The Future of Trading

Traders manage their emotions, digitally

Managing emotions when trading doesn’t come easy to many of us, but the good news is that this is likely to change in the future. During my recent trip to the year 2069, I discovered that brain-machine interfaces (BMIs) can be used to control – and even eliminate – negative emotions.

Brain stimulation makes traders rational economists

Traders look for methods to make them more effective and, in the future, this extends to controlling emotions with hardware. In 2069, this can be done with 'thought-powered trading' (TPT) technology – either with a headpiece, worn externally, or an internal microchip, which must be inserted through brain-augmentation surgery. These brain-machine interfaces read and translate thoughts and emotions to determine a trader’s emotional state, then stimulate the decision-making and action-planning centres of the brain to minimise the effect of emotions on trading decisions.

Traders who experience anxiety or higher levels of confidence, for example, can use the stimulation technology as a corrective measure. Emotions associated with poor choices become inhibited, while logic and self-control are strengthened.

A trader’s baseline neural activity, showing activation of the amygdala and rostral anterior cingulated cortex (rACC) – areas associated with fear and optimism.
The same trader’s brain with digital emotional management enabled, showing reduced activity in the amygdala and rACC.

Unhealthy vitals limit trading power

Not only do technological add-ons assist in making better trading decisions, but unhealthy vitals can prevent traders from accessing their chosen platforms. This is especially beneficial for traders who choose not to use digital emotional management. If their heart is racing, their pupils are dilated, or their neurons are misfiring – these are all signals that block access to the trading platform.

In essence, a trader’s vitals act as their login, providing both security and a degree of automatic risk management. The trading platform scans vitals to check if a trader is operating at peak performance and will stop them from trading if they are overexcited, stressed or intoxicated.

Automatic mood detection limits risk

Once a trader has logged in successfully, the system will continue to monitor their vitals to ensure they are within the normal range. Trading platforms have built-in emotional alarms that can control the trade, and automatically take action when certain emotions, such as fear or greed, are detected – for example, to close a position or lock the trader out.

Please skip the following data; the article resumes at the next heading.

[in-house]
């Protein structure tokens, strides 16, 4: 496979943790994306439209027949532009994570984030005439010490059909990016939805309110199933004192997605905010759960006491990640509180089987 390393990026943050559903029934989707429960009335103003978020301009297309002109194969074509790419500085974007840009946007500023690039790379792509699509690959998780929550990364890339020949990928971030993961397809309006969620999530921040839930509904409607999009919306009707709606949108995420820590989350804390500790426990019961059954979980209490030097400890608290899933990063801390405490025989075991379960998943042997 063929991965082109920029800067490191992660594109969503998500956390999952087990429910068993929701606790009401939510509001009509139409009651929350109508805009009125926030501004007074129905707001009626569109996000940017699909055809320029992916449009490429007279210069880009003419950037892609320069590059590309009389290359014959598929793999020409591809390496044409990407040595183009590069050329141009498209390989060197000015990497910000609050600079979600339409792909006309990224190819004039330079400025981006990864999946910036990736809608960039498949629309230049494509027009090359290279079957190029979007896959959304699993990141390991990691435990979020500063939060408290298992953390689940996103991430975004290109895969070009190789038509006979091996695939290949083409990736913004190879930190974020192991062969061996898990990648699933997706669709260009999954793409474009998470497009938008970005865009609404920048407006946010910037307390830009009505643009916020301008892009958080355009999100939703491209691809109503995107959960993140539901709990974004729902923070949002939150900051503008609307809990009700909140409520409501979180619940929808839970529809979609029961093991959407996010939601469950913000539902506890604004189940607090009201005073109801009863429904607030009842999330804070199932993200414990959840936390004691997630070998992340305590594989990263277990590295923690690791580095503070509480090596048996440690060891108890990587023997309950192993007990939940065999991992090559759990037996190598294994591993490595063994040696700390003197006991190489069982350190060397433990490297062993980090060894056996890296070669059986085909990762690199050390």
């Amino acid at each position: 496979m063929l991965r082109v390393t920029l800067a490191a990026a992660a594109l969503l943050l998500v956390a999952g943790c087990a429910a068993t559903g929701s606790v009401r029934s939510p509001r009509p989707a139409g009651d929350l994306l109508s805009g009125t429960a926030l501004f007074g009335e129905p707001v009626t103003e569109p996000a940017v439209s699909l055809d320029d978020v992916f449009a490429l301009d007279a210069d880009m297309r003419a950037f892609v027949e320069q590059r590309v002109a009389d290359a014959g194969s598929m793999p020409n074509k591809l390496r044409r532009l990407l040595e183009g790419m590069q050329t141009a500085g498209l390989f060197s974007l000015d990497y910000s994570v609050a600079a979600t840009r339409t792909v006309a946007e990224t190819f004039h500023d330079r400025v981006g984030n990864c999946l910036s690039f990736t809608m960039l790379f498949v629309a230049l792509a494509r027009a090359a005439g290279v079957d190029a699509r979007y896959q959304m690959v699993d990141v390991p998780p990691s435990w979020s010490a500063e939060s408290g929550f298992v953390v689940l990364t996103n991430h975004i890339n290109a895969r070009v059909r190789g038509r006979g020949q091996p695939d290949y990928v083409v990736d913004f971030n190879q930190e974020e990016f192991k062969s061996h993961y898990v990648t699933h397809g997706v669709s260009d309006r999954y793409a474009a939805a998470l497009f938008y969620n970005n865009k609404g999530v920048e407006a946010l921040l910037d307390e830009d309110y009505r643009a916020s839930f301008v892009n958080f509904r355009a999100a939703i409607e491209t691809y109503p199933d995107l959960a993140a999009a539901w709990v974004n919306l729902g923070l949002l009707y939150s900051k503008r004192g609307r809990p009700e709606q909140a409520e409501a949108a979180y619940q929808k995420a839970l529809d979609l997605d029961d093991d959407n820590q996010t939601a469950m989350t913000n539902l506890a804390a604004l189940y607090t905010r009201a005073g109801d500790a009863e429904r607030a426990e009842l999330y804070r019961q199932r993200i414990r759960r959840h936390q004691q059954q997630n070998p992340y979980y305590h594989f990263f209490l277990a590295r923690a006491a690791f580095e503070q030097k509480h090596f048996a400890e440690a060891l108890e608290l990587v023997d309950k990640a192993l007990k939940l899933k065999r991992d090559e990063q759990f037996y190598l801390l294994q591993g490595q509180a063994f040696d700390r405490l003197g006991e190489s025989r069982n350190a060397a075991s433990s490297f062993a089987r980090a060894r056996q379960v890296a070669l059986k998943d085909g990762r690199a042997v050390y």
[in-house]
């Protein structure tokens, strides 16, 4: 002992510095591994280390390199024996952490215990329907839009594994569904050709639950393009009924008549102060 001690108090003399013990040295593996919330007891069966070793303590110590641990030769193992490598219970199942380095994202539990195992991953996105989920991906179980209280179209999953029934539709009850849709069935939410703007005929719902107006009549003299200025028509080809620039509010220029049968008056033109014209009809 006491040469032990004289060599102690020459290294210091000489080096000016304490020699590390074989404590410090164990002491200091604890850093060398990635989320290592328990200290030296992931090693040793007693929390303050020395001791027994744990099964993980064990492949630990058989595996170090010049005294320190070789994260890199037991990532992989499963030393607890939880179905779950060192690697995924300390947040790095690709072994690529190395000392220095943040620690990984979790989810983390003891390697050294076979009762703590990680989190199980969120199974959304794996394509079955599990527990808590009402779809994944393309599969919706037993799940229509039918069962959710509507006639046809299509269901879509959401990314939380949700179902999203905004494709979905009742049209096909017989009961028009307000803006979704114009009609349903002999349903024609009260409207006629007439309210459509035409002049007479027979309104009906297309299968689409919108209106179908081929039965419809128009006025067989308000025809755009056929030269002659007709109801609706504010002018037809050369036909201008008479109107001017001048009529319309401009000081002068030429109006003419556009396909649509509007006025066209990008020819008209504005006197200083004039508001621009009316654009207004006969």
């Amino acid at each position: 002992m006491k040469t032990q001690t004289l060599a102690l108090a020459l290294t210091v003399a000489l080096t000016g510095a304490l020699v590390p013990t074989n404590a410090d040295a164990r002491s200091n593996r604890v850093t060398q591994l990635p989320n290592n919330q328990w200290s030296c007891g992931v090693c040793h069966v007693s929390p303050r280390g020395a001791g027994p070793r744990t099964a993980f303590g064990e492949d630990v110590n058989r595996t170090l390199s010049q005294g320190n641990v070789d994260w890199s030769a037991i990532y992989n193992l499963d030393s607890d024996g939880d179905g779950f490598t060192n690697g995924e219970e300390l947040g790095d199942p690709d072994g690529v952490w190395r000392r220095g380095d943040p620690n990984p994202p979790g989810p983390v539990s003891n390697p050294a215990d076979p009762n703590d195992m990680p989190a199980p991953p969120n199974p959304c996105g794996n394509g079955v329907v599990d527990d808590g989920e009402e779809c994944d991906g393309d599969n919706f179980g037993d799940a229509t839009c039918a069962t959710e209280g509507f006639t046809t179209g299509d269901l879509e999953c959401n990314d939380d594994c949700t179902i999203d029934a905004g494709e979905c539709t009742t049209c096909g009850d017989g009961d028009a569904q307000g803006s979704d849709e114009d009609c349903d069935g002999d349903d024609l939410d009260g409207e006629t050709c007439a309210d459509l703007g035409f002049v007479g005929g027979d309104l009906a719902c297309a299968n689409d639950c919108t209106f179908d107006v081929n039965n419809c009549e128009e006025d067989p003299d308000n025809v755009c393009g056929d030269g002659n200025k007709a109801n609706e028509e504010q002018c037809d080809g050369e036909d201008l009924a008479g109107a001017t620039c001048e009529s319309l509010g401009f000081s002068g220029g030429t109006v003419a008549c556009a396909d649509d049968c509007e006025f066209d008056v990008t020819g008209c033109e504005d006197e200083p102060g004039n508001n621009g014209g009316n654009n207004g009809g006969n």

Automatic mood detection also has great benefits as it too can act in a split second when the right emotion is detected. If a trader is experiencing positive emotions, for example, the platform might respond with personalised trading opportunities and suggested positions.

Could this really happen?

With time travel known to disrupt the space-time continuum, our experts take a look at how likely it is that these events will come to pass…

The view from 2019

Surgical implants and brain-stimulation technology are not necessarily consigned to the distant future. Academics and organisations across the globe are already doing extensive research on these subjects – including building and testing prototypes.

More than 500 authors cover subjects related to brain augmentation on the ‘open science’ platform Frontiers in Systems Neuroscience. It recently hosted a convention in Switzerland in which it became apparent that neuroscience is moving beyond clinical applications, with neural implants proposed as a solution to enhance mood and emotions. Commercial entities developing brain-machine interfaces include Facebook and Microsoft, as well as high-profile startups such as Emotiv, Kernel and Elon Musk’s Neuralink.

Recent research has highlighted a brain implant that can change brain chemistry via light stimulation. The creators – a group of researchers at the Washington School of Medicine, University of Illinois and University of Colorado Boulder – were able to engage both the motor and reward circuitry of a brain via this implant. It is yet to be tested on humans but has proven successful in mice. Of course, significant challenges remain and commercialisation the technology is likely still decades away. However, mass adoption of such innovations by 2069 is not beyond the realms of possibility.

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